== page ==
Main photo: The Muskoka Pride board at the 2019 Muskoka Pride Festival kickoff party in Huntsville (from left) John Taylor-Morin, Glen Yacula, Jim McCuaig, Shawn Forth, Natalie Strang, Merv Taylor-Morin, Mo Oakley and Deb Davies. (Missing due to a prior commitment: Heather Claridge.)
Muskoka Pride kicked off its tenth annual festival with an afternoon party in River Mill Park on Friday, July 19. It’s the seventh year that the festival has launched in Huntsville.
Everyone was welcome to attend the event, which featured a variety of vendors and activities including a hula hoop contest, live music from the Emily Bridle band, and free hot dogs cooked up by the Huntsville Lake of Bays Fire Department.
Muskoka Pride 2019 t-shirts were being sold to raise money for events going on throughout the festival.
Mayor Scott Aitchison and local MP Tony Clement took to the stage to show their support for Muskoka Pride and help launch the festival.
This year’s festival theme is “Reflecting Pride”.
2019 marks the 50-year anniversary of the Stonewall riots, which began after New York City police raided a gay club called the Stonewall Inn in the early hours of June 28, 1969 and continued for several days. The riots were a response to continued harassment of the LGBT community by police, and the anti-gay laws of the time. The Stonewall riots are credited with starting the gay rights movement in North America. Muskoka Pride organizers are asking festival attendees to reflect on the progress that has been made in LGBTQ2+ rights over the last five decades while recognizing that there is still work to be done.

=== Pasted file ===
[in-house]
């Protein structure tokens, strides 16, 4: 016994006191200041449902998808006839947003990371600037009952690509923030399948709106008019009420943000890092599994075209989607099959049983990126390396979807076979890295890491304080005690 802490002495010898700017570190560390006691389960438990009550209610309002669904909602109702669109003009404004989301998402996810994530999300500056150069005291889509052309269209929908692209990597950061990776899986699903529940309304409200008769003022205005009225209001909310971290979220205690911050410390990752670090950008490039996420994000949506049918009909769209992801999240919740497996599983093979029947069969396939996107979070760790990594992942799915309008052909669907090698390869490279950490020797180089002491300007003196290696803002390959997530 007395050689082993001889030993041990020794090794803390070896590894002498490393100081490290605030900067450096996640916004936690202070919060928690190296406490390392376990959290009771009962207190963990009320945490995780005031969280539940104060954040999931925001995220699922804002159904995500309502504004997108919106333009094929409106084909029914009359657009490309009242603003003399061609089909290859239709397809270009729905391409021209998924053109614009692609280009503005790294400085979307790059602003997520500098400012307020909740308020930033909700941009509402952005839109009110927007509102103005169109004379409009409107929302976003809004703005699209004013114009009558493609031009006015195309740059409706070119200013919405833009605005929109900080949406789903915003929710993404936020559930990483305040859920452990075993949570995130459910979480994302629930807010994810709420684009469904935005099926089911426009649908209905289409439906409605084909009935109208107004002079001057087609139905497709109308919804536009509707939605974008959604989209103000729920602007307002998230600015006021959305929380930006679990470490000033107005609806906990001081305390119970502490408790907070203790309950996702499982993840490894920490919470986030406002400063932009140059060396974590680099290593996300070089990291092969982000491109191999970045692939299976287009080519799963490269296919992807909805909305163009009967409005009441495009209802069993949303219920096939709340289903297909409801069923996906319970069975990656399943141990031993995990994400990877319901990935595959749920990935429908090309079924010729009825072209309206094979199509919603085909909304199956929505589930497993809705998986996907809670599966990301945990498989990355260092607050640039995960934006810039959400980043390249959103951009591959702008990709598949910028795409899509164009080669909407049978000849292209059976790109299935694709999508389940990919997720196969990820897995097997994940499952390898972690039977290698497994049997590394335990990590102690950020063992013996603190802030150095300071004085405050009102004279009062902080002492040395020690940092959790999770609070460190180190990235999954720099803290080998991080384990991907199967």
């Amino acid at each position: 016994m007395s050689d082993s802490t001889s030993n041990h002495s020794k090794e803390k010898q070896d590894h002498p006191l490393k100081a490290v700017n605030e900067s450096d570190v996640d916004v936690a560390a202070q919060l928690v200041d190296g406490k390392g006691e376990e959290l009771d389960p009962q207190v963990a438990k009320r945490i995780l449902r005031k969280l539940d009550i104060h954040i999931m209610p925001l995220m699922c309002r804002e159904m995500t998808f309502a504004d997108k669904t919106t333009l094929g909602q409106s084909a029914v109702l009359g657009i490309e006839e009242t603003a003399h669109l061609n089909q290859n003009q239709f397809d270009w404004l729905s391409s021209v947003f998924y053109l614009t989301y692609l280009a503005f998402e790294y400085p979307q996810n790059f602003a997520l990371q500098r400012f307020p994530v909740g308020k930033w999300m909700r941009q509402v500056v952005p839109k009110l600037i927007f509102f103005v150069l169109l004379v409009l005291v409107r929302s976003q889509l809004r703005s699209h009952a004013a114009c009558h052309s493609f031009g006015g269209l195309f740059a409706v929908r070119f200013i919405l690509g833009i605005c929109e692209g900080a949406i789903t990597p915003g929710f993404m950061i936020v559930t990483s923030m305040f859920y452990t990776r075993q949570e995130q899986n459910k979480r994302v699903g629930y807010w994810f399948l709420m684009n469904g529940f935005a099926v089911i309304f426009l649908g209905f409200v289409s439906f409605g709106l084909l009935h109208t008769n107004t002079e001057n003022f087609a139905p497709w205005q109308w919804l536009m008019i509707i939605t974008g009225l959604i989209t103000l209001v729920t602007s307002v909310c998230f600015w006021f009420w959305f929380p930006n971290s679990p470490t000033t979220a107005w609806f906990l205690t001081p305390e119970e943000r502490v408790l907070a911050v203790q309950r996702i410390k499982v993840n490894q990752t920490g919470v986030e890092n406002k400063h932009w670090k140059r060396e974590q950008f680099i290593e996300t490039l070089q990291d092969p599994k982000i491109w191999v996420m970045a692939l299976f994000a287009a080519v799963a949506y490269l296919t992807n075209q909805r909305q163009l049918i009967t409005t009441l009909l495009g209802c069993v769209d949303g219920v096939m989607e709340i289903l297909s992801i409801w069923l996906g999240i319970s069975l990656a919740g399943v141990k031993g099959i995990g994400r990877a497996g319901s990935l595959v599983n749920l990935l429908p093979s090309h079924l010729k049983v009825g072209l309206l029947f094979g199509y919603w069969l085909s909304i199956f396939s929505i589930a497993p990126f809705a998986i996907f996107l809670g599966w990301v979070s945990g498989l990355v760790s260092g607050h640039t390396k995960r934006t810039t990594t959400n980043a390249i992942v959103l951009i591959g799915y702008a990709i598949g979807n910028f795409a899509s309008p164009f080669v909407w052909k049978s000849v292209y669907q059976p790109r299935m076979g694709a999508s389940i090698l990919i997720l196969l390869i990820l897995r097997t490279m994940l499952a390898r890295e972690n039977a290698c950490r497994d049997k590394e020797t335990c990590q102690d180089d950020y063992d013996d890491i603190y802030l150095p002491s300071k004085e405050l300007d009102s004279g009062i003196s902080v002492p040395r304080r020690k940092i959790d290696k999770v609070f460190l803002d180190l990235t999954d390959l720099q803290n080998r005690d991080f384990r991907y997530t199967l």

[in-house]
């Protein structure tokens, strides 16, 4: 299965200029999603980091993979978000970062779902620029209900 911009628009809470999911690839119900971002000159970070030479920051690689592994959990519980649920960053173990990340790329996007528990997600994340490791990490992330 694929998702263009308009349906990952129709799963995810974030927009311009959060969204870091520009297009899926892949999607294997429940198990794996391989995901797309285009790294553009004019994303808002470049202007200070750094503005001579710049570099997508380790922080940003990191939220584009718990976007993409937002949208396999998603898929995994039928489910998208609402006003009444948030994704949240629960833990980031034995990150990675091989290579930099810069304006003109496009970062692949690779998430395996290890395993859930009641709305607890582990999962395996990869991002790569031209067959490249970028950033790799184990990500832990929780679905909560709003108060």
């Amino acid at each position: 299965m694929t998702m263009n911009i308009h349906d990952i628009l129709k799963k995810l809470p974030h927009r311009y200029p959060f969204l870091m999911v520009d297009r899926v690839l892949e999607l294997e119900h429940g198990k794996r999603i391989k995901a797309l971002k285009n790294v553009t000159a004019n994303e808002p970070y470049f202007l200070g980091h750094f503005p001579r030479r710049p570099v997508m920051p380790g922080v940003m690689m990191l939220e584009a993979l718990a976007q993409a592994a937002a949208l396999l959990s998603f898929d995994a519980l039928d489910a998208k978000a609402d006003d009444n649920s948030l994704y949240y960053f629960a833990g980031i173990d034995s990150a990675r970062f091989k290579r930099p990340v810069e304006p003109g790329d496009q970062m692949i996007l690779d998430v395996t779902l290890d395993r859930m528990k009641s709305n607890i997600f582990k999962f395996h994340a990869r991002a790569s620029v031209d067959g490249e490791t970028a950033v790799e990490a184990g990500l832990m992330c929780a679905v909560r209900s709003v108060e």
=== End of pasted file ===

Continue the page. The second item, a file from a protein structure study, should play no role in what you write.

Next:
“Fifty years ago I could have been arrested just for being gay,” said Muskoka Pride board member Shawn Forth. “Right now we are really focusing on intersectionality within the Queer community. Intersectional meaning that some members of the LGBTQ+ community face two forms of discrimination, may that be gay and black, trans and black, et cetera. Us privileged middle class white members of the LGBTQ+ community need to act as allies in support of marginalized people.”
There has been significant debate within the LGBTQ2+ community in recent years about whether or not police officers should be allowed in uniform at Pride events.
In Toronto in 2017 and 2018, uniformed officers were banned from participating in the Toronto Pride Parade, a move that was sparked by a Black Lives Matter protest at the 2016 parade. This year, Pride Toronto members decided, in a narrow vote, to extend that ban indefinitely due to continued tensions between the gay community and local police. Officers can still participate if not in uniform.
Locally, however, the Muskoka Pride board believes that it is more productive to engage with police members instead of excluding them.
“By refusing to engage in open discussions with police that doesn’t allow for opportunities of ally-ship,” said Forth.
The 2019 Muskoka Pride Festival runs until July 28. Some of the most anticipated events of the festival include the performance by the Queer Songbook Orchestra at the Algonquin Theatre on Thursday, July 25, the Drag Show on Saturday July 27 at Sawdust City Brewery in Gravenhurst, and the Muskoka Pride Parade on Sunday, July 28 in Bracebridge. There are also flag-raising ceremonies across the region on July 22—in Huntsville, join Muskoka Pride members and local dignitaries at Town Hall at 11:15 a.m.
For a full schedule of Muskoka Pride Festival events, visit muskokapride.com.
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